Fiber Optic Cable

A package for an optical fiber or fibers that may include cladding, buffering, strength members and an outer jacket.
Fiber optic cable functions as a light guide, guiding the light introduced at one end of the cable through to the other end.
Singlemode cable is a single stand of glass fiber with a diameter of 8.3 to 10 microns, has one mode in which light will propagate, 1310 or 1550nm. Singlemode fiber carries higher bandwidth than multimode fiber but requires a light source with a narrow spectral width. The small core and single light wave virtually eliminate any distortion that could result from overlapping light pulses providing the least signal attenuation and the highest transmission speeds of any fiber cable type.
Typical multimode fiber core diameters are 50, 62.5, and 100 micrometers. Multimode fiber gives high bandwidth at high speeds over medium distances. Light waves are dispersed into numerous paths, or modes, as they travel through the cable’s core typically 850 or 1300nm. However, in long cable runs multiple paths of light can cause signal distortion at the receiving end, resulting in an unclear and incomplete data transmission.
The cladding is usually coated with a tough resin buffer layer, which may be further surrounded by a jacket layer, usually plastic. These layers add strength to the fiber but do not contribute to its optical wave guide properties. Rigid fiber assemblies sometimes put light absorbing glass between the fibers, to prevent light that leaks out of one fiber from entering another. This reduces cross talk between the fibers, or reduces flare in fiber bundle imaging applications. For indoor applications, the jacketed fiber is generally enclosed, with a bundle of flexible fibrous polymer strength members like Aramid (e.g. Twaron or Kevlar), in a lightweight plastic cover to form a simple cable.
Each end of the cable may be terminated with a specialized optical fiber connector to allow it to be easily connected and disconnected from transmitting and receiving equipment. For use in more strenuous environments, a much more robust cable construction is required. In loose tube construction the fiber is laid helically into semi rigid tubes, allowing the cable to stretch without stretching the fiber itself. This protects the fiber from tension during laying and due to temperature changes. Alternatively the fiber may be embedded in a heavy polymer jacket, commonly called tight buffer construction. These fiber units are commonly bundled with additional steel strength members, again with a helical twist to allow for stretching. The cable may also be armored to protect it from environmental hazards, such as construction work or gnawing animals. Undersea cables are more heavily armored in their near-shore portions to protect them from boat anchors, fishing gear, and even sharks, which may be attracted to the electrical power signals that are carried to power amplifiers or repeaters in the cable. Modern fiber cables can contain up to a thousand fibers in a single cable, so the performance of optical networks easily accommodates even today’s demands for bandwidth on a point to point basis.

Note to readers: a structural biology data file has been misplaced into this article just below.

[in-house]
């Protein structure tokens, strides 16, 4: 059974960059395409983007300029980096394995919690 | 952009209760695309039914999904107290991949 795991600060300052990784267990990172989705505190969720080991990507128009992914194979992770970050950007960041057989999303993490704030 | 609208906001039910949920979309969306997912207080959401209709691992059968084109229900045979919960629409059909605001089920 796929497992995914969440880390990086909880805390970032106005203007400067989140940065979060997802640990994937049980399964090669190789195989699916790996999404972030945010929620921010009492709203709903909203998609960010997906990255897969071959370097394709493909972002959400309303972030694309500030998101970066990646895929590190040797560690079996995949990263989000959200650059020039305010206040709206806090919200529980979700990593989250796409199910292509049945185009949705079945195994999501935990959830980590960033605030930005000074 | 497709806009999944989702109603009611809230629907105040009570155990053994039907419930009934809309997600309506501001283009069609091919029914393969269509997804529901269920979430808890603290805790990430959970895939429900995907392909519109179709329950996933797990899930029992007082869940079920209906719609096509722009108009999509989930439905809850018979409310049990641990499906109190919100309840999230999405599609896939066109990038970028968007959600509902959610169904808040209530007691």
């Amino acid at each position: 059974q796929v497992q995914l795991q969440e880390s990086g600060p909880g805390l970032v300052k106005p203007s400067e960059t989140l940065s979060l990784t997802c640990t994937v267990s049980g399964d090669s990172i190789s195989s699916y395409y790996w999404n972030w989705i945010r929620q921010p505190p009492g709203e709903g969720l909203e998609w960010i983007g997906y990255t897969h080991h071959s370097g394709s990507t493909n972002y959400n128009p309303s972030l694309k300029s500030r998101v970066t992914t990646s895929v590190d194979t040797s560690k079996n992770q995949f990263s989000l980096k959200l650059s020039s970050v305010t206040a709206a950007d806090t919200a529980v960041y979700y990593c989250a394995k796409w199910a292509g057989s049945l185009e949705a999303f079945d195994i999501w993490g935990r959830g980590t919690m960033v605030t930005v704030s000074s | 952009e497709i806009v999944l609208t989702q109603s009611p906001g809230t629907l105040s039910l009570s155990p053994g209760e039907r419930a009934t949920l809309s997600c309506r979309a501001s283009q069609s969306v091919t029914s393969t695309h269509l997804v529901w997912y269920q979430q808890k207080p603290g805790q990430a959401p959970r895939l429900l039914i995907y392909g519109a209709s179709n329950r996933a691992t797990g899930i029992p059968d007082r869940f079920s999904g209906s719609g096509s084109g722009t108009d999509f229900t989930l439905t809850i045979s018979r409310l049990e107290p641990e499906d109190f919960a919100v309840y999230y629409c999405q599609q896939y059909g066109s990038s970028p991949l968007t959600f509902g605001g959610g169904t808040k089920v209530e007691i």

POF is a plastic based cable which promises performance similar to glass cable on very short runs, but at a lower cost. Plastic core cable is used for short distance applications.

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